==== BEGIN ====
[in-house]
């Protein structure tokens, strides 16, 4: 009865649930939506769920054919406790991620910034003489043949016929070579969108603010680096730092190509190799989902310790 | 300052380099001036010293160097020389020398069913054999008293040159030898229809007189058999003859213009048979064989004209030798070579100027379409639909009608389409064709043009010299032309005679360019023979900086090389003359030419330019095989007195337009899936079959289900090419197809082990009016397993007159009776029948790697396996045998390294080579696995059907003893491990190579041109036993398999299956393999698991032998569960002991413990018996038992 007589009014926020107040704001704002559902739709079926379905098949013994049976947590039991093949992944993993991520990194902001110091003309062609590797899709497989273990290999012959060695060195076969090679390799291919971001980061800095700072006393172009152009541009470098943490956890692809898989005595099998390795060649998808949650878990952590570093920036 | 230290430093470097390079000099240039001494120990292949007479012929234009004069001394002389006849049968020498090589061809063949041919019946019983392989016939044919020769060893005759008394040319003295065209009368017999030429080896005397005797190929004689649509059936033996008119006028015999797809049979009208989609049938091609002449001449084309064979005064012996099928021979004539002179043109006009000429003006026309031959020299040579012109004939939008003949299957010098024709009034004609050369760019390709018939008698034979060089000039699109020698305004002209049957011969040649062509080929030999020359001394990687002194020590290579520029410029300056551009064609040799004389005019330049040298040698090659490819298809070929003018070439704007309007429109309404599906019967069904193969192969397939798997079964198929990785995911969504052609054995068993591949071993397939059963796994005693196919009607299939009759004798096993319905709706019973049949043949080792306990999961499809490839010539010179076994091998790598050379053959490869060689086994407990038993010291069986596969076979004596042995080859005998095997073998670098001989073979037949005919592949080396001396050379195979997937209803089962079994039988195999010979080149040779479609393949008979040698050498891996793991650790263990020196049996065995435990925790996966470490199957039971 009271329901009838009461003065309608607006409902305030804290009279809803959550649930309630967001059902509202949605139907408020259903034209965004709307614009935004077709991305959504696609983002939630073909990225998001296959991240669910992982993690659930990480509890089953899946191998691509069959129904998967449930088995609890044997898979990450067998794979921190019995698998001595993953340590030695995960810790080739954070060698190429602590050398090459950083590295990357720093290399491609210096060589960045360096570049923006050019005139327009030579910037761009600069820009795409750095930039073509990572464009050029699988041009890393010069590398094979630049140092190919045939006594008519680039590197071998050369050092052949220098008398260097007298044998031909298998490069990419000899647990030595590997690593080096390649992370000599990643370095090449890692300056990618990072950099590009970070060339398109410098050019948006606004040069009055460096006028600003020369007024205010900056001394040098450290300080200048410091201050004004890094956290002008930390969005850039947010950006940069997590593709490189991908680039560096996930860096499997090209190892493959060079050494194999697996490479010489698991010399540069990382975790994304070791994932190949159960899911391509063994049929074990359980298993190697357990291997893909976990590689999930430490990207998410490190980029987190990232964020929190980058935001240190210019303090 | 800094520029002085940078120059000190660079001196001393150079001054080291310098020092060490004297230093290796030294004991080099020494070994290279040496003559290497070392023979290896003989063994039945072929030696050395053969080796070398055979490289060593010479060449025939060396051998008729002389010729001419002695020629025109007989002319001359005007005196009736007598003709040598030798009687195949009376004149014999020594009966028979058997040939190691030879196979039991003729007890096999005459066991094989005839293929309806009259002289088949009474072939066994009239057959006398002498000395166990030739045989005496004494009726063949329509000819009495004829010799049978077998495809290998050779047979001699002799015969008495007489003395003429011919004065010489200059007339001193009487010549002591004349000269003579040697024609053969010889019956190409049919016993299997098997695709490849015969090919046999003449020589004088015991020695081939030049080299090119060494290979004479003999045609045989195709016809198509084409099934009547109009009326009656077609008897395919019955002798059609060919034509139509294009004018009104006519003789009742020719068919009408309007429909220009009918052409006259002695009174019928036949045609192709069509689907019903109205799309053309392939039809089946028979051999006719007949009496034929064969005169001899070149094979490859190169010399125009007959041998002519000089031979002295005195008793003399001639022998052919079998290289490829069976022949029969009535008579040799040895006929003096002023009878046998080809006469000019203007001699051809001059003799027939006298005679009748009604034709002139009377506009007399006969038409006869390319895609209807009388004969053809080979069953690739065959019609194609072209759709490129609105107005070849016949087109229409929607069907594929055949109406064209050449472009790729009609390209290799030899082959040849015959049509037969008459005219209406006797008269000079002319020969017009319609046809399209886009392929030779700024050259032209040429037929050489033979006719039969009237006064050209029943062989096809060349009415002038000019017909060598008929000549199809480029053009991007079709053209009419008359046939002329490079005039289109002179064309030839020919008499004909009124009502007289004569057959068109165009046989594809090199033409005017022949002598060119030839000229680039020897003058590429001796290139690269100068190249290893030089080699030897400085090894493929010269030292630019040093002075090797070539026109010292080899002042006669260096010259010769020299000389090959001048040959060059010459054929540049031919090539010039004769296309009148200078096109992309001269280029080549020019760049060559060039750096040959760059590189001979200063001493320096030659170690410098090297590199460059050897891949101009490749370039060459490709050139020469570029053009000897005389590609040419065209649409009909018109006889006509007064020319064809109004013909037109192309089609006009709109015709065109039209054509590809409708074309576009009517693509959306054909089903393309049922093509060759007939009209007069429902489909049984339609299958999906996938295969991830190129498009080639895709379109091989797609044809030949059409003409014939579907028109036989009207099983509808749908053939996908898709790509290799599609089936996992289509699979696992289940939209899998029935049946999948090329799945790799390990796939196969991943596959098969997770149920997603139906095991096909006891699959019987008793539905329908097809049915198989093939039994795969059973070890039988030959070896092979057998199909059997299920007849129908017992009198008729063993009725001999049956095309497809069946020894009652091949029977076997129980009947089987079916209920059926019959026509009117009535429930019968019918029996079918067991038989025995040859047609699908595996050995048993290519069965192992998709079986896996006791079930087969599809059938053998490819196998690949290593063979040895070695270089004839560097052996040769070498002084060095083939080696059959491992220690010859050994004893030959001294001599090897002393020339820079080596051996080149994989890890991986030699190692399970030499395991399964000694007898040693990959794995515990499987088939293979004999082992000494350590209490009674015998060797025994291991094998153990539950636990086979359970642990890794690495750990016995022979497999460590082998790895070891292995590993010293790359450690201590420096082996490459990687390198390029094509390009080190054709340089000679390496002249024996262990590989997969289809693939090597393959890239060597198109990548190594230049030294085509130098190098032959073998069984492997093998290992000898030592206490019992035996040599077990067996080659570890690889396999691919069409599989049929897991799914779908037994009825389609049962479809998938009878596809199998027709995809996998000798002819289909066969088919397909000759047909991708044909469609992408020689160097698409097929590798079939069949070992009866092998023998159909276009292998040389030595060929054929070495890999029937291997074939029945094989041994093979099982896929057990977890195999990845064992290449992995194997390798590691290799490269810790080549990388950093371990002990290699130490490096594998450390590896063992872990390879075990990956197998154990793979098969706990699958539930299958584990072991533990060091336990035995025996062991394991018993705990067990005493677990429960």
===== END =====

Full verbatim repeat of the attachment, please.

[in-house]
């Protein structure tokens, strides 16, 4: 009865649930939506769920054919406790991620910034003489043949016929070579969108603010680096730092190509190799989902310790 | 300052380099001036010293160097020389020398069913054999008293040159030898229809007189058999003859213009048979064989004209030798070579100027379409639909009608389409064709043009010299032309005679360019023979900086090389003359030419330019095989007195337009899936079959289900090419197809082990009016397993007159009776029948790697396996045998390294080579696995059907003893491990190579041109036993398999299956393999698991032998569960002991413990018996038992 007589009014926020107040704001704002559902739709079926379905098949013994049976947590039991093949992944993993991520990194902001110091003309062609590797899709497989273990290999012959060695060195076969090679390799291919971001980061800095700072006393172009152009541009470098943490956890692809898989005595099998390795060649998808949650878990952590570093920036 | 230290430093470097390079000099240039001494120990292949007479012929234009004069001394002389006849049968020498090589061809063949041919019946019983392989016939044919020769060893005759008394040319003295065209009368017999030429080896005397005797190929004689649509059936033996008119006028015999797809049979009208989609049938091609002449001449084309064979005064012996099928021979004539002179043109006009000429003006026309031959020299040579012109004939939008003949299957010098024709009034004609050369760019390709018939008698034979060089000039699109020698305004002209049957011969040649062509080929030999020359001394990687002194020590290579520029410029300056551009064609040799004389005019330049040298040698090659490819298809070929003018070439704007309007429109309404599906019967069904193969192969397939798997079964198929990785995911969504052609054995068993591949071993397939059963796994005693196919009607299939009759004798096993319905709706019973049949043949080792306990999961499809490839010539010179076994091998790598050379053959490869060689086994407990038993010291069986596969076979004596042995080859005998095997073998670098001989073979037949005919592949080396001396050379195979997937209803089962079994039988195999010979080149040779479609393949008979040698050498891996793991650790263990020196049996065995435990925790996966470490199957039971 009271329901009838009461003065309608607006409902305030804290009279809803959550649930309630967001059902509202949605139907408020259903034209965004709307614009935004077709991305959504696609983002939630073909990225998001296959991240669910992982993690659930990480509890089953899946191998691509069959129904998967449930088995609890044997898979990450067998794979921190019995698998001595993953340590030695995960810790080739954070060698190429602590050398090459950083590295990357720093290399491609210096060589960045360096570049923006050019005139327009030579910037761009600069820009795409750095930039073509990572464009050029699988041009890393010069590398094979630049140092190919045939006594008519680039590197071998050369050092052949220098008398260097007298044998031909298998490069990419000899647990030595590997690593080096390649992370000599990643370095090449890692300056990618990072950099590009970070060339398109410098050019948006606004040069009055460096006028600003020369007024205010900056001394040098450290300080200048410091201050004004890094956290002008930390969005850039947010950006940069997590593709490189991908680039560096996930860096499997090209190892493959060079050494194999697996490479010489698991010399540069990382975790994304070791994932190949159960899911391509063994049929074990359980298993190697357990291997893909976990590689999930430490990207998410490190980029987190990232964020929190980058935001240190210019303090 | 800094520029002085940078120059000190660079001196001393150079001054080291310098020092060490004297230093290796030294004991080099020494070994290279040496003559290497070392023979290896003989063994039945072929030696050395053969080796070398055979490289060593010479060449025939060396051998008729002389010729001419002695020629025109007989002319001359005007005196009736007598003709040598030798009687195949009376004149014999020594009966028979058997040939190691030879196979039991003729007890096999005459066991094989005839293929309806009259002289088949009474072939066994009239057959006398002498000395166990030739045989005496004494009726063949329509000819009495004829010799049978077998495809290998050779047979001699002799015969008495007489003395003429011919004065010489200059007339001193009487010549002591004349000269003579040697024609053969010889019956190409049919016993299997098997695709490849015969090919046999003449020589004088015991020695081939030049080299090119060494290979004479003999045609045989195709016809198509084409099934009547109009009326009656077609008897395919019955002798059609060919034509139509294009004018009104006519003789009742020719068919009408309007429909220009009918052409006259002695009174019928036949045609192709069509689907019903109205799309053309392939039809089946028979051999006719007949009496034929064969005169001899070149094979490859190169010399125009007959041998002519000089031979002295005195008793003399001639022998052919079998290289490829069976022949029969009535008579040799040895006929003096002023009878046998080809006469000019203007001699051809001059003799027939006298005679009748009604034709002139009377506009007399006969038409006869390319895609209807009388004969053809080979069953690739065959019609194609072209759709490129609105107005070849016949087109229409929607069907594929055949109406064209050449472009790729009609390209290799030899082959040849015959049509037969008459005219209406006797008269000079002319020969017009319609046809399209886009392929030779700024050259032209040429037929050489033979006719039969009237006064050209029943062989096809060349009415002038000019017909060598008929000549199809480029053009991007079709053209009419008359046939002329490079005039289109002179064309030839020919008499004909009124009502007289004569057959068109165009046989594809090199033409005017022949002598060119030839000229680039020897003058590429001796290139690269100068190249290893030089080699030897400085090894493929010269030292630019040093002075090797070539026109010292080899002042006669260096010259010769020299000389090959001048040959060059010459054929540049031919090539010039004769296309009148200078096109992309001269280029080549020019760049060559060039750096040959760059590189001979200063001493320096030659170690410098090297590199460059050897891949101009490749370039060459490709050139020469570029053009000897005389590609040419065209649409009909018109006889006509007064020319064809109004013909037109192309089609006009709109015709065109039209054509590809409708074309576009009517693509959306054909089903393309049922093509060759007939009209007069429902489909049984339609299958999906996938295969991830190129498009080639895709379109091989797609044809030949059409003409014939579907028109036989009207099983509808749908053939996908898709790509290799599609089936996992289509699979696992289940939209899998029935049946999948090329799945790799390990796939196969991943596959098969997770149920997603139906095991096909006891699959019987008793539905329908097809049915198989093939039994795969059973070890039988030959070896092979057998199909059997299920007849129908017992009198008729063993009725001999049956095309497809069946020894009652091949029977076997129980009947089987079916209920059926019959026509009117009535429930019968019918029996079918067991038989025995040859047609699908595996050995048993290519069965192992998709079986896996006791079930087969599809059938053998490819196998690949290593063979040895070695270089004839560097052996040769070498002084060095083939080696059959491992220690010859050994004893030959001294001599090897002393020339820079080596051996080149994989890890991986030699190692399970030499395991399964000694007898040693990959794995515990499987088939293979004999082992000494350590209490009674015998060797025994291991094998153990539950636990086979359970642990890794690495750990016995022979497999460590082998790895070891292995590993010293790359450690201590420096082996490459990687390198390029094509390009080190054709340089000679390496002249024996262990590989997969289809693939090597393959890239060597198109990548190594230049030294085509130098190098032959073998069984492997093998290992000898030592206490019992035996040599077990067996080659570890690889396999691919069409599989049929897991799914779908037994009825389609049962479809998938009878596809199998027709995809996998000798002819289909066969088919397909000759047909991708044909469609992408020689160097698409097929590798079939069949070992009866092998023998159909276009292998040389030595060929054929070495890999029937291997074939029945094989041994093979099982896929057990977890195999990845064992290449992995194997390798590691290799490269810790080549990388950093371990002990290699130490490096594998450390590896063992872990390879075990990956197998154990793979098969706990699958539930299958584990072991533990060091336990035995025996062991394991018993705990067990005493677990429960």